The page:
Britt Eckland (Goodnight) – bless her but her performance is not one of my favourite Bond girls. Maybe in my mind I have this idea where the Bond girl is suppose to be Bond’s equal, like a femme fatale – someone who is irresistibly strong and at times independent but is always in a situation that could compromise her. But her greatest strength is making Bond work hard for the cookie! Yet in The Man with the Golden Gun, she is one of the dumbest Bond girls alive, like a damsel in distress who constantly needs her white knight to save her. Even Bond regularly quips to her about her stupidity. Yes Bond…she is. She comically gets herself locked in Scaramanga’s car boot, knocks out a henchman that starts a chain reaction that blows up Scaramanaga’s HQ and uses her ass to accidently set off the master override switch. Her bikini is memorable, especially to one henchman who STARES AT IT FOR A LONG TIME. Mate, you should have gone to Specsavers, or at least ask her out on a date if you were THAT interested. But at the end of the day, Goodnight is just plain annoying along with the redneck Sheriff who they didn’t need to bring back. In Live and Let Die, the sheriff (J.W. Pepper) was the perfect (and comically annoying) balance to a dominant all black cast. Here in this film, it almost begs the question, “what are the chances that the sheriff was holidaying in Thailand?” I’ve heard of “expanding your horizon” yet Sheriff Pepper doesn’t even look like he owns a passport! With his quick judgment on different cultures he was still allowed into the country?!
The film’s saving grace other than John Barry’s heavily oriental influenced soundtrack is Scaramanga, played by Christopher Lee. Take away the flying car, the three nipples and his little friend Nick Nack, Scaramanga’s persona brings this film to life and it’s fitting that a class actor such as Christopher Lee plays the role. Christopher Lee knew Fleming from their army days and is related to him – he is his cousin. The way he plays him is very interesting and every word he says, he does it with sincerity. I wished they spent more delving into this character and left out the gimmicks that spoil the film.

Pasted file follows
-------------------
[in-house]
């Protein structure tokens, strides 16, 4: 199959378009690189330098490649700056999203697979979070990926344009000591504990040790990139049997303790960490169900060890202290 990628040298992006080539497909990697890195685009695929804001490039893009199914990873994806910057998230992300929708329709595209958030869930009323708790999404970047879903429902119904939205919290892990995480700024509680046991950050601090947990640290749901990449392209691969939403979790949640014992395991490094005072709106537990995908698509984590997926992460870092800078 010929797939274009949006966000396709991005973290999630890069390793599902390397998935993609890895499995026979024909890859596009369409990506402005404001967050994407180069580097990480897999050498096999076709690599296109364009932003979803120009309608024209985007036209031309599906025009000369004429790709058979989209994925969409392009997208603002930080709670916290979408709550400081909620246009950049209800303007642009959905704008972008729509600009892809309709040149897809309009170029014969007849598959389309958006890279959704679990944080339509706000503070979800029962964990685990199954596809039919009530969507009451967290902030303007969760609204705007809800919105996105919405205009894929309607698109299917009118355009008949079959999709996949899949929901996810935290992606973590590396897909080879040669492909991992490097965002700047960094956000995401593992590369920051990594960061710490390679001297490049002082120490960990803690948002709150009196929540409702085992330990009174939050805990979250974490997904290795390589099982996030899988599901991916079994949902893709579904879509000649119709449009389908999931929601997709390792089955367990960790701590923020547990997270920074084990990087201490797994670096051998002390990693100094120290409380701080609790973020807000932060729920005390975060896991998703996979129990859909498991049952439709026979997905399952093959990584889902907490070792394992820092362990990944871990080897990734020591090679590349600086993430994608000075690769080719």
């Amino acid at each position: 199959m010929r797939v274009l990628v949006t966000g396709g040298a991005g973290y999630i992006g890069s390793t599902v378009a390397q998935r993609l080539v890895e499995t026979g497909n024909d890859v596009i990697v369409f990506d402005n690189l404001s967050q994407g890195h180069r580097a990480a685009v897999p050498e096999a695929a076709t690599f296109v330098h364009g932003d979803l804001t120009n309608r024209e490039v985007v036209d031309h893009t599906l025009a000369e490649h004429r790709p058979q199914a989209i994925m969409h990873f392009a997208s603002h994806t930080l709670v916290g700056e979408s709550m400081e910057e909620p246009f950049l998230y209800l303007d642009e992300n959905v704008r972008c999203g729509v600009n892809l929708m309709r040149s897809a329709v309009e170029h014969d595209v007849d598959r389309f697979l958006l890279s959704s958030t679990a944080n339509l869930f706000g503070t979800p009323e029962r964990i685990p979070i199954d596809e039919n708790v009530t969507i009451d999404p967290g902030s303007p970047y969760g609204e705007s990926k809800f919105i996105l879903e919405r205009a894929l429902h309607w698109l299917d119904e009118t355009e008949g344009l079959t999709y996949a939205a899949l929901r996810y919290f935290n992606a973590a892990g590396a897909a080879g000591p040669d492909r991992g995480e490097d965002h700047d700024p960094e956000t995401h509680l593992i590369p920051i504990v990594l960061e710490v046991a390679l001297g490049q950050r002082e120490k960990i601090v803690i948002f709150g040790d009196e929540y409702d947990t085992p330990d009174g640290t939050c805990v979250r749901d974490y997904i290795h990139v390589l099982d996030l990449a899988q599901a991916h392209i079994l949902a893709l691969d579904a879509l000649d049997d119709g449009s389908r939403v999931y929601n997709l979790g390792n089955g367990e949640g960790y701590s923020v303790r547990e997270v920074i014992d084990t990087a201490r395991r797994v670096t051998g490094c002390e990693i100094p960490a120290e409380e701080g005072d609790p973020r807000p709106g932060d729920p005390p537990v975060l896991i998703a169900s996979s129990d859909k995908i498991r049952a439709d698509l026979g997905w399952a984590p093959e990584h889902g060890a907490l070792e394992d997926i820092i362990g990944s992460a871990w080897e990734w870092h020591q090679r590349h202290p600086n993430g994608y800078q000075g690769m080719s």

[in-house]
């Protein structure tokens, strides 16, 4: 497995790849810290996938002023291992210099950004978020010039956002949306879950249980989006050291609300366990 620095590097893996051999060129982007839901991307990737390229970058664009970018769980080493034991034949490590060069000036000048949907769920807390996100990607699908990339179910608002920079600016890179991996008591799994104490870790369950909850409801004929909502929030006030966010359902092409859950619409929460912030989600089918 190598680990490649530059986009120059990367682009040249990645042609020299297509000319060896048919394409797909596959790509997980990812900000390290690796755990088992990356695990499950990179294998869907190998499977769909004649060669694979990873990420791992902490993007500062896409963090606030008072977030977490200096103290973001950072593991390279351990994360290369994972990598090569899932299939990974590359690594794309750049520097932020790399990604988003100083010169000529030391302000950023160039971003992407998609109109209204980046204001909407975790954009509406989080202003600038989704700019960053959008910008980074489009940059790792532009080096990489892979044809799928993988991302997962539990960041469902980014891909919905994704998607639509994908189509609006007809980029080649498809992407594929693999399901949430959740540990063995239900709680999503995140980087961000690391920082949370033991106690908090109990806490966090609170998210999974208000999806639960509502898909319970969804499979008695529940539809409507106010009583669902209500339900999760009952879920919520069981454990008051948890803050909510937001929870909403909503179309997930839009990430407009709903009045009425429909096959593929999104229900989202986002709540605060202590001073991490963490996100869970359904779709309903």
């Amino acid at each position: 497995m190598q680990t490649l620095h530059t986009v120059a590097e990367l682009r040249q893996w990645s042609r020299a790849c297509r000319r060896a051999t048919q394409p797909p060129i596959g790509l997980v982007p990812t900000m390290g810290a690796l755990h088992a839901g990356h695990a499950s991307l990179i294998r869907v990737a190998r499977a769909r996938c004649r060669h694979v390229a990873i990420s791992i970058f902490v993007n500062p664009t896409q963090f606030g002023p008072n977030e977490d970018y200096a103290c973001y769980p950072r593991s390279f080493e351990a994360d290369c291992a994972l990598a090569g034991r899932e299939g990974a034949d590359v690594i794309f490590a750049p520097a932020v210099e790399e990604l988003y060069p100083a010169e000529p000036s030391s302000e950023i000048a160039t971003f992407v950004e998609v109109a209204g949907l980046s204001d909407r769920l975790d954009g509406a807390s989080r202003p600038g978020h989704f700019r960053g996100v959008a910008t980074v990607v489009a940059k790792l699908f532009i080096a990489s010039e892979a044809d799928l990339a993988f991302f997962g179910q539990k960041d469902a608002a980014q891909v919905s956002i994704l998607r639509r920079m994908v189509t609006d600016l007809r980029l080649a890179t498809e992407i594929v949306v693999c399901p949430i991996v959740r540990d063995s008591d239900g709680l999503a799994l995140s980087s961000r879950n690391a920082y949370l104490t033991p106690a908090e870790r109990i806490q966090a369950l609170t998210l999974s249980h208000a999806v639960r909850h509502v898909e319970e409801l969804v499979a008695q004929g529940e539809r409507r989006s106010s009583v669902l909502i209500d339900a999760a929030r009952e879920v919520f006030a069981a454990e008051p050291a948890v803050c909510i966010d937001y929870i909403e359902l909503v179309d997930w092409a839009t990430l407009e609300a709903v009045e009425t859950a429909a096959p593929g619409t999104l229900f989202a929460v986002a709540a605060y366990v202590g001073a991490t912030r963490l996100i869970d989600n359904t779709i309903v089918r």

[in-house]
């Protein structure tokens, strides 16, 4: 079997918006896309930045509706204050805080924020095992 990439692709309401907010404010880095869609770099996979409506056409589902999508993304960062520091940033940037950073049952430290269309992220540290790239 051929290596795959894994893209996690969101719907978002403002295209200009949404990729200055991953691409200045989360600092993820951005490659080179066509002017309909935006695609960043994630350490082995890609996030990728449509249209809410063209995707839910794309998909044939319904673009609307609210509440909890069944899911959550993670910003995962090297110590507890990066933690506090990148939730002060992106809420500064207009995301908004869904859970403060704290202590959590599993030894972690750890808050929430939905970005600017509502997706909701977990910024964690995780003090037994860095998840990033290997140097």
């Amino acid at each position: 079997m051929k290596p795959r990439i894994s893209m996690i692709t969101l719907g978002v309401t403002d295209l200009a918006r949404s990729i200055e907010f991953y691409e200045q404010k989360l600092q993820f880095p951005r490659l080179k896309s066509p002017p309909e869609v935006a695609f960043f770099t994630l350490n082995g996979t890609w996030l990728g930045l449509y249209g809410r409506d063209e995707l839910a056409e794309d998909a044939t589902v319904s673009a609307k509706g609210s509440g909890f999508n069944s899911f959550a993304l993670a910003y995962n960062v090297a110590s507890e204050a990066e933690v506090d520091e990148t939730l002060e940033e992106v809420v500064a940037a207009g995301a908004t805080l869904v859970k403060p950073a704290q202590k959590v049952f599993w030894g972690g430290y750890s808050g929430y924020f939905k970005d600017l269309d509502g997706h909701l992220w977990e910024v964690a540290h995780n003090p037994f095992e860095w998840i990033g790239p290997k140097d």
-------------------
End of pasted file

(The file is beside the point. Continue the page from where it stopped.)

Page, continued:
Fans often criticize the final climax between Bond and Scaramanga, but somehow, I think it works. I think it’s clever. Scaramanaga’s fun house always gave him the advantage. He was familiar with the maze and knew every trick despite Nick Nack’s attempt to make the challenge difficult with each new opponent. At one point, he hides Scaramanga’s golden gun in order to test Scaramanga’s survival instincts and his value as a true marksman. Yet Bond outsmarts Scaramanaga. He wasn’t familiar with the rules or the layout. Yeah he essentially cheats, but by pretending to be a waxwork is his way of getting an advantage on him, which Scaramanga doesn’t expect. This scene illustrates Bond’s quick thinking and resourcefulness.
But because The Man with the Golden Gun is such a mix bag, there is no way I could put this film higher than the other Bond films. It’s the inconsistencies and the tendency to play the joke card that ultimately spoils the film for what could have been a good Bond film.
I really wished they used Alice Cooper’s version of The Man with the Golden Gun theme. While it is not entirely better, Lulu really overcooked it 😦 .
The Countdown So Far:
Check back next week Wednesday to find out which Bond film comes in at #19.
‘To this day, he still reacts in horror when he pushed a young Thai boy off a boat in one scene. Why does he react in this way? It’s because Roger Moore’s other day job other than Bond is a UNICEF Goodwill Ambassador. I know it feels like double standards, but don’t worry Sir Roger Moore, we forgive you:) . How could we not!’ . That is fantastic and witty writing of the highest order.